the root and each
                     data item is a leaf
                    The height of the
                     bars indicate how
                     close the items are
Hierarchical Clustering Demo
Linkage in Hierarchical
Clustering
   We already know about distance measures
    between data items, but what about between
    a data item and a cluster or between two
    clusters?
   We just treat a data point as a cluster with a
    single item, so our only problem is to define a
    linkage method between clusters
   As usual, there are lots of choices…
Average Linkage
   Eisen’s cluster program defines average
    linkage as follows:
       Each cluster ci is associated with a mean vector i
        which is the mean of all the data items in the
        cluster
       The distance between two clusters ci and cj is then
        just d(i , j )
   This is somewhat non-standard – this method
    is usually referred to as centroid linkage and
    average linkage is defined as the average of
    all pairwise distances between points in the
    two clusters
Single Linkage
   The minimum of all pairwise distances
    between points in the two clusters
   Tends to produce long, “loose” clusters
Complete Linkage
   The maximum of all pairwise distances
    between points in the two clusters
   Tends to produce very tight clusters
Hierarchical Clustering Issues
   Distinct clusters are not produced –
    sometimes this can be good, if the data has a
    hierarchical structure w/o clear boundaries
   There are methods for producing distinct
    clusters, but these usually involve specifying
    somewhat arbitrary cutoff values
   What if data doesn’t have a hierarchical
    structure? Is HC appropriate?
Leaf Ordering in HC
   The order of the leaves (data points) is
    arbitrary in Eisen’s implementation
                   If we have n data points, this
                   leads to 2n-1 possible
                   orderings
                   Eisen claims that computing
                   an optimal ordering is
                   impractical, but he is
                   wrong…
Optimal Leaf Ordering
   Z. Bar-Joseph et al., Fast optimal leaf
    ordering for hierarchical clustering, ISMB
    2001.
   Idea is to arrange leaves so that the most
    similar ones are next to each other
   Algorithm is practical (runs in minutes to a
    few hours on large expression data sets)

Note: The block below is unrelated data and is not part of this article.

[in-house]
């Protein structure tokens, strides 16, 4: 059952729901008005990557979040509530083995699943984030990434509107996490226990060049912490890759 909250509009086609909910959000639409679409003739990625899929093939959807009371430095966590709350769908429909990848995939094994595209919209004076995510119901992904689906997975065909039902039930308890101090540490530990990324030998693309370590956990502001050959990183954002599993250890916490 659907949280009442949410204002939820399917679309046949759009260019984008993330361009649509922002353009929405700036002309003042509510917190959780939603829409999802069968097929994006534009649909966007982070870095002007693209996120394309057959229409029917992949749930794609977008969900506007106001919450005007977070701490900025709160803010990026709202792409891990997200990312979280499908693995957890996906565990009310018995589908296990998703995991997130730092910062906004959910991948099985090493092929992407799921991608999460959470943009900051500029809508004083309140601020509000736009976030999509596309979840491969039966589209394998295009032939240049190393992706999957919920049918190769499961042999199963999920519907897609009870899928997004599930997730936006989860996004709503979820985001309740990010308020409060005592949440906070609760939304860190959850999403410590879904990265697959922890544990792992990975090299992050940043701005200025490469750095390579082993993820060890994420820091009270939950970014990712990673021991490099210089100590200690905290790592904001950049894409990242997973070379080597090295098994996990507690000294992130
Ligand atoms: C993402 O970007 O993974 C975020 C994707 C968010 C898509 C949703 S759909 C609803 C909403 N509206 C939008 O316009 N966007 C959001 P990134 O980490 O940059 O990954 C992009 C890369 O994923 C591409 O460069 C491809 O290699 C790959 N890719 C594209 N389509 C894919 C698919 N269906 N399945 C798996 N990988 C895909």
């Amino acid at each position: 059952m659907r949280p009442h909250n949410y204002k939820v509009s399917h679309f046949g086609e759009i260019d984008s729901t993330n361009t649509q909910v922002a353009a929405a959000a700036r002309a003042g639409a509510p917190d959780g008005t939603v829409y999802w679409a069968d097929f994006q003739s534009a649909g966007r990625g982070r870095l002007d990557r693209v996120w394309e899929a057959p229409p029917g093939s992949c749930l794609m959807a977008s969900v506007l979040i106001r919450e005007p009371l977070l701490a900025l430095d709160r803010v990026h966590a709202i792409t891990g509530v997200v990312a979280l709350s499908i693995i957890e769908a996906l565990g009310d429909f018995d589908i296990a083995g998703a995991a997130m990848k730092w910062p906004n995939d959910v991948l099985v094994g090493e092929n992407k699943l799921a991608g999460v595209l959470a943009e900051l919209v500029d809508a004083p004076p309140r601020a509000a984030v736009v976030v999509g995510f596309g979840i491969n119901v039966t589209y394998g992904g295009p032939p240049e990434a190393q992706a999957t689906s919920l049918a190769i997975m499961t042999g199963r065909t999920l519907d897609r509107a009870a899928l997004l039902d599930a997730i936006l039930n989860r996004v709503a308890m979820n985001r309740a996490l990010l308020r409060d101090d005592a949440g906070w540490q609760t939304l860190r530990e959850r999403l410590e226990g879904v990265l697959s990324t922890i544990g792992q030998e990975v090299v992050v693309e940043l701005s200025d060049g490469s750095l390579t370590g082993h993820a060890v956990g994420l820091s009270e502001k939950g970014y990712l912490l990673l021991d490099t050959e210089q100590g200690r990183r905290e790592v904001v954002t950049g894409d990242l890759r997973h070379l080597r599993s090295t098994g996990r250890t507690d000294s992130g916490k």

Optimal Ordering Results



Hierarchical clustering   Input   Optimal ordering




Hierarchical clustering   Input   Optimal ordering
K-means Clustering
   Choose a number of clusters k
   Initialize cluster centers 1,… k
      Could pick k data points and set cluster centers to
       these points
      Or could randomly assign points to clusters and
       take means of clusters
   For each data point, compute the cluster center it is
    closest to (using some distance measure) and assign
    the data point to this cluster
   Re-compute cluster centers (mean of data points in
    cluster)
   Stop when there are no new re-assignments
K-means Clustering (cont.)


              How many clusters do
              you think there are in this
              data? How might it have
              been generated?
K-means Clustering Demo
K-means Clustering Issues
   Random initialization means that you may get
    different clusters each time
   Data points are assigned to only one cluster
    (hard assignment)
   Implicit assumptions about the “shapes” of
    clusters (more about this in project #3)
   You have to pick the number of clusters…
Determining the “correct”
number of clusters
   We’d like to have a measure of cluster quality
    Q and then try different values of k until we
    get an optimal value for Q
   But, since clustering is an unsupervised
    learning method, we can’t really expect to
    find a “correct” measure Q…
   So, once again there are different choices of
    Q and our decision will depend on what
    dissimilarity measure we’re using and what
    types of clusters we want
Cluster Quality Measures
   Jagota (p.36) suggests a measure that
    emphasizes cluster tightness or homogeneity:



   |Ci | is the number of data points in cluster i